Language discussion in Letters section

Feedback on the current issue, ideas for articles, questions about Tape Op

Moderators: TapeOpJohn, TapeOpLarry

TapeOp Admin
TapeOp Admin
Posts: 1626
Joined: Thu May 01, 2003 11:50 am
Location: Portland, OR

Post by TapeOpLarry » Sat Jun 29, 2013 6:57 pm

I didn't think of it in a hating way when Paul said it, so it didn't really hit me what that word could have meant to other people. My proofreader pointed it out and I figured "he said it" and let it be. I never thought of it being that powerful or negative a word, and thus my choice. There are certainly words I would not publish, I guess.

That's what you get when you hire a bass playing engineer to edit a magazine, I guess. I don't know shit.
Larry Crane, Editor/Founder Tape Op Magazine
please visit for contact information
(do not send private messages via this board!)

User avatar
Gregg Juke
cryogenically thawing
Posts: 3531
Joined: Fri Jun 11, 2010 10:35 pm
Location: Buffalo, NY, USA

Post by Gregg Juke » Sat Jul 06, 2013 10:15 pm

Tough one. For reasons of my own, I'm not a fan of pejoratives or vulgarity or profanity; besides "not being nice at all," I think the English language and its proper standard use in these here United States has suffered enough already. The level of discourse in this country sucks, and popular entertainment and media certainly can take a fair share of the blame... And if I were editing that piece, I certainly could see an argument either way, for inclusion or deletion.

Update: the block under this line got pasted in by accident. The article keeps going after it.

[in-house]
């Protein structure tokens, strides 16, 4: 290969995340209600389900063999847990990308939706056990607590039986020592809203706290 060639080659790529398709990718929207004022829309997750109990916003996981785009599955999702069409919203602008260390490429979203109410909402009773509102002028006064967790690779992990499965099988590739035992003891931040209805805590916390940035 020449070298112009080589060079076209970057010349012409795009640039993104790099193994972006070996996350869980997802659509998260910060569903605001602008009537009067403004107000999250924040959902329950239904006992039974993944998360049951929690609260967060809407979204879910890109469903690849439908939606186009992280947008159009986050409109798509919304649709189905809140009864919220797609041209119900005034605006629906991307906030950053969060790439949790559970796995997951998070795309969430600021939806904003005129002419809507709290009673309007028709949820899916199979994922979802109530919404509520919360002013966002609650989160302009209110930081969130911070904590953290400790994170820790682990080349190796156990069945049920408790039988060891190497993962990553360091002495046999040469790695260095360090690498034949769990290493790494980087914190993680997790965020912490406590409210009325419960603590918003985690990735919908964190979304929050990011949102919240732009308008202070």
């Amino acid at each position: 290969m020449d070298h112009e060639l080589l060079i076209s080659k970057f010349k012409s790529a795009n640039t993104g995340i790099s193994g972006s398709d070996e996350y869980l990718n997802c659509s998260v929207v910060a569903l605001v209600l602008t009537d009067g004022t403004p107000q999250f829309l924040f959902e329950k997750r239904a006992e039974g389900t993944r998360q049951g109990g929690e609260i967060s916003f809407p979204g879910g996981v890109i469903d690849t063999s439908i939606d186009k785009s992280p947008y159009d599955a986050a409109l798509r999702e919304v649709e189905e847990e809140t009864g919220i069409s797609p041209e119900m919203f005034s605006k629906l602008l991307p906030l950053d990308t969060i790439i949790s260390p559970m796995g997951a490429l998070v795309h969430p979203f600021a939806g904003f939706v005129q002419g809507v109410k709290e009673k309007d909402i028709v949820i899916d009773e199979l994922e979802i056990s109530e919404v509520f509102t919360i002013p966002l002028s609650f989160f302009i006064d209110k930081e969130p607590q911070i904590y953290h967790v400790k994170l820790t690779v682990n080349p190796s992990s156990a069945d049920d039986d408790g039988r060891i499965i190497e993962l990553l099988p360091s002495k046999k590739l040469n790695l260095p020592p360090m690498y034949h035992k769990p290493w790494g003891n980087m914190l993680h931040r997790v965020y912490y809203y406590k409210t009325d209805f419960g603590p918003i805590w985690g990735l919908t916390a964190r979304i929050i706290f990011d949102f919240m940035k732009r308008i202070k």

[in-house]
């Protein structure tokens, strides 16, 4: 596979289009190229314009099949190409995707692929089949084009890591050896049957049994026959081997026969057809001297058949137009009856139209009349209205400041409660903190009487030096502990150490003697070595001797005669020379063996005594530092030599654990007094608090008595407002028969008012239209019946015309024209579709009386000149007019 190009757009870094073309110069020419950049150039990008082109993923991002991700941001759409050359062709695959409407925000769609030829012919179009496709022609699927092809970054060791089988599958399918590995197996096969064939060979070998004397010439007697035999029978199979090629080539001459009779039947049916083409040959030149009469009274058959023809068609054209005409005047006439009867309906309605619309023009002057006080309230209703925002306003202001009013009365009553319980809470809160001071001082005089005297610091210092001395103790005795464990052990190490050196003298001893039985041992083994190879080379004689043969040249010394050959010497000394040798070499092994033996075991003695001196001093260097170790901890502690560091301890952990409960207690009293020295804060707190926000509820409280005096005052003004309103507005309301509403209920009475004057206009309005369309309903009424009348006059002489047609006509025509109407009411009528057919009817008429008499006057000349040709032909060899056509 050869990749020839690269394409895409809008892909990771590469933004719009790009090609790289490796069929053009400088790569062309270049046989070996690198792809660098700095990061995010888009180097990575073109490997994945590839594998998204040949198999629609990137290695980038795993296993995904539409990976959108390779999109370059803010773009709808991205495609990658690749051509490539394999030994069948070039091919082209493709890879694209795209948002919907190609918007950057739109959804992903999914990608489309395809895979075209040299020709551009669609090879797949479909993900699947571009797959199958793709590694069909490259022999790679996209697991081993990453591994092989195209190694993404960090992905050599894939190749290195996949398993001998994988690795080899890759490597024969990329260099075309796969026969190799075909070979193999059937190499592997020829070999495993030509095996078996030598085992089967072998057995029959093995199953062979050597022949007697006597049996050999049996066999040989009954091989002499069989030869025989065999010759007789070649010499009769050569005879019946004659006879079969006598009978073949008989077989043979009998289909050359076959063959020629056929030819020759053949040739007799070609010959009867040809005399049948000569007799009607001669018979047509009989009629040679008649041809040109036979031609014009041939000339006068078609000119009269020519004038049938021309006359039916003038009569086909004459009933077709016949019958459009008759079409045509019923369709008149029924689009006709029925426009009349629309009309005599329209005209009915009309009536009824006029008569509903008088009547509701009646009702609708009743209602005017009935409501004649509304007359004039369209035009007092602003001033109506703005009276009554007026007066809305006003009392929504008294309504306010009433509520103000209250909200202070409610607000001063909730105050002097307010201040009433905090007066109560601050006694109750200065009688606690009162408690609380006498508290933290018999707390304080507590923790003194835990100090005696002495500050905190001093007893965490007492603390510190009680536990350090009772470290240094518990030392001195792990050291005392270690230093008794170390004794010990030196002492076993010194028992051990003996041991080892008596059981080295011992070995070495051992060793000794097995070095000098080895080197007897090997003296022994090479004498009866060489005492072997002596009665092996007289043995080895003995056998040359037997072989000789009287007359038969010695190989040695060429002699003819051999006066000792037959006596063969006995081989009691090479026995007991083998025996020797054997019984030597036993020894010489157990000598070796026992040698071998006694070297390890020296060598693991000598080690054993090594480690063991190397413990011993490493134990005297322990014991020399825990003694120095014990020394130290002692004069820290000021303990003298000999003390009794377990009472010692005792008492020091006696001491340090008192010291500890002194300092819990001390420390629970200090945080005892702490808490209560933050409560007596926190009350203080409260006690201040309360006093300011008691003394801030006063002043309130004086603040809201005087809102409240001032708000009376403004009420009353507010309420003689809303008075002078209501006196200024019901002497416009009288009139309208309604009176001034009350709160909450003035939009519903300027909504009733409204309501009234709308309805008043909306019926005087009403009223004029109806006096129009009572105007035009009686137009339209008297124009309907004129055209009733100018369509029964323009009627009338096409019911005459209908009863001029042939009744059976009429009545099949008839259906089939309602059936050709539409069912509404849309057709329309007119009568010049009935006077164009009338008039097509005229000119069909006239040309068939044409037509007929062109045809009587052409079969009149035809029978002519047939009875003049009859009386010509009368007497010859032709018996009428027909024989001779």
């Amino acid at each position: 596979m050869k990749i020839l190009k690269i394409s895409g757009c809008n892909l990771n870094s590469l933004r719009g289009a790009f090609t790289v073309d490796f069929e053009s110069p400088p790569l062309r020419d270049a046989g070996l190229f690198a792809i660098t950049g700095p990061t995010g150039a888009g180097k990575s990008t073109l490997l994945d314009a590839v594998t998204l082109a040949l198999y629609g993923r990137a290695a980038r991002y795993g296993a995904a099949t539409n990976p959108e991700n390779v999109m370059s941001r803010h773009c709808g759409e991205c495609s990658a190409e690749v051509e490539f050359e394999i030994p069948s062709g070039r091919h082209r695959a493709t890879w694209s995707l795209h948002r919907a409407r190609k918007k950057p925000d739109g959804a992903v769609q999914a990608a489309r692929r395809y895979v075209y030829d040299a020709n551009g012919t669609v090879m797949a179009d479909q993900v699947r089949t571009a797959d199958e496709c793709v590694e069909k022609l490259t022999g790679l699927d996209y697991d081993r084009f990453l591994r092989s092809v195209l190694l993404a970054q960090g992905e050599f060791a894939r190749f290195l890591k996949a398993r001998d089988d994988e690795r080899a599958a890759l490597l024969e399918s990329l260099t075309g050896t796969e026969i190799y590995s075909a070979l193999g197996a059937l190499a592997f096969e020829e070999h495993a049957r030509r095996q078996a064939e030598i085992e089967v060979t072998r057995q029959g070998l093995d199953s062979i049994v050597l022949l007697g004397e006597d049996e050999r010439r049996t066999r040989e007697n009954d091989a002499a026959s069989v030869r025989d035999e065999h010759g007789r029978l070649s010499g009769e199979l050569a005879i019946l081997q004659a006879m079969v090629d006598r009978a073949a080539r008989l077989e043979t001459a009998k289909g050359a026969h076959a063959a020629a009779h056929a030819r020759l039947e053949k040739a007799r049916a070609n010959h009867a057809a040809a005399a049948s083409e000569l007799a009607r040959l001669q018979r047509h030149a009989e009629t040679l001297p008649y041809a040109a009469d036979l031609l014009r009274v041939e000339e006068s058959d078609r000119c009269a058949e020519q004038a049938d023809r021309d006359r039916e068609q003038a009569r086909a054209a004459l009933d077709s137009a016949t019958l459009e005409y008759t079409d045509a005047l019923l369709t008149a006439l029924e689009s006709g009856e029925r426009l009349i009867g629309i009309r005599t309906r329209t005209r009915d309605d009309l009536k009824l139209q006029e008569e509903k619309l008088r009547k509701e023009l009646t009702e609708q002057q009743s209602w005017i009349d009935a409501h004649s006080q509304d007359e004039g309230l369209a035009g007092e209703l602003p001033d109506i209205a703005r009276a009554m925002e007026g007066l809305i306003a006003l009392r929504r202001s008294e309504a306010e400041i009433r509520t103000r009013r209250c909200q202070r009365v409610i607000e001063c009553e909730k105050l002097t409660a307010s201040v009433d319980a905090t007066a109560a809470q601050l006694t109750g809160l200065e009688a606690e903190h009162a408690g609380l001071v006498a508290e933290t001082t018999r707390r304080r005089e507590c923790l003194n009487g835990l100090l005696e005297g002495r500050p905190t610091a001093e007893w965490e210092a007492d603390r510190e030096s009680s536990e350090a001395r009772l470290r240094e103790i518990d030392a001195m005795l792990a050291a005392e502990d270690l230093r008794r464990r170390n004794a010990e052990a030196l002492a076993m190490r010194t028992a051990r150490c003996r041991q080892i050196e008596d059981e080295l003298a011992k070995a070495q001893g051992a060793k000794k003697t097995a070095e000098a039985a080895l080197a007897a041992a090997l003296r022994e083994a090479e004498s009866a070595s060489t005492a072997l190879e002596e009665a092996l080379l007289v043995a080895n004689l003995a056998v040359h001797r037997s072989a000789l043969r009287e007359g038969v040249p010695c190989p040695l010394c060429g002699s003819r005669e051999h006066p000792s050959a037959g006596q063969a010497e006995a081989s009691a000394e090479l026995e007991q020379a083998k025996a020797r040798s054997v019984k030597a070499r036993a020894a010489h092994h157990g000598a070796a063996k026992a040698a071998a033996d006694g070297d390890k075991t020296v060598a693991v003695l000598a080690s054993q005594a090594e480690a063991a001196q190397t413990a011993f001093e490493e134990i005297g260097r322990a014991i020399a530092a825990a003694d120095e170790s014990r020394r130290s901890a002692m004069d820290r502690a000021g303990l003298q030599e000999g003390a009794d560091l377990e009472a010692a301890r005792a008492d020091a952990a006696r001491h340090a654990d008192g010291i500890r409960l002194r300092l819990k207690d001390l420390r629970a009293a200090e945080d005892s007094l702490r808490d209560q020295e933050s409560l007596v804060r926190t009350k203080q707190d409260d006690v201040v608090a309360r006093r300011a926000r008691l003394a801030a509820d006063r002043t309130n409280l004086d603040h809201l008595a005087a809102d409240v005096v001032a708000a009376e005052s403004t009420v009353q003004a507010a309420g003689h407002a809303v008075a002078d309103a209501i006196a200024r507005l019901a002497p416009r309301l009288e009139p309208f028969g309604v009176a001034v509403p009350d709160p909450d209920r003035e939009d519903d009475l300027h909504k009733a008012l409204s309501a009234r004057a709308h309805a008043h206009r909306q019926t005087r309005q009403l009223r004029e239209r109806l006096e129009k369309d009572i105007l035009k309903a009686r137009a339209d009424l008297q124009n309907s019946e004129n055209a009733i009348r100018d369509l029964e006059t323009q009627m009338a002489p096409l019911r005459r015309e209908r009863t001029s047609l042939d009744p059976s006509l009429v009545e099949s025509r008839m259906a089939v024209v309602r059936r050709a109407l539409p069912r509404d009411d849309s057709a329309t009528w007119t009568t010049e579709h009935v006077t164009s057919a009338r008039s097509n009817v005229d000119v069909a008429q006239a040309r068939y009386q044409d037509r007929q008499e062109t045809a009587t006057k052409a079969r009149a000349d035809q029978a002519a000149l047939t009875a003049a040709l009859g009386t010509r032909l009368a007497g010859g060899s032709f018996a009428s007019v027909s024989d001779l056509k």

But I also think the old-school journalist thing trumps PC here, and probably will every time. As someone mentioned above, I generally want to know how the person actually responded to a given question; what words exactly were used, when and in what context. Unfortunately, as has also already been pointed out, all of us say stupid and offensive things from time to time. I've been called on it myself right here at the TOMB, and rightly so. But I wouldn't blame the journalist, I'd blame the speaker. And I might choose to not even blame the speaker but to try and educate instead, so kudos again lysander...

Gregg Juke
Nocturnal Productions Music Group
Drum! Magazine Contributor

"He's about to learn the most important lesson in the music business-- 'Never trust people in the music business.' "

Post Reply

Who is online

Users browsing this forum: No registered users and 1 guest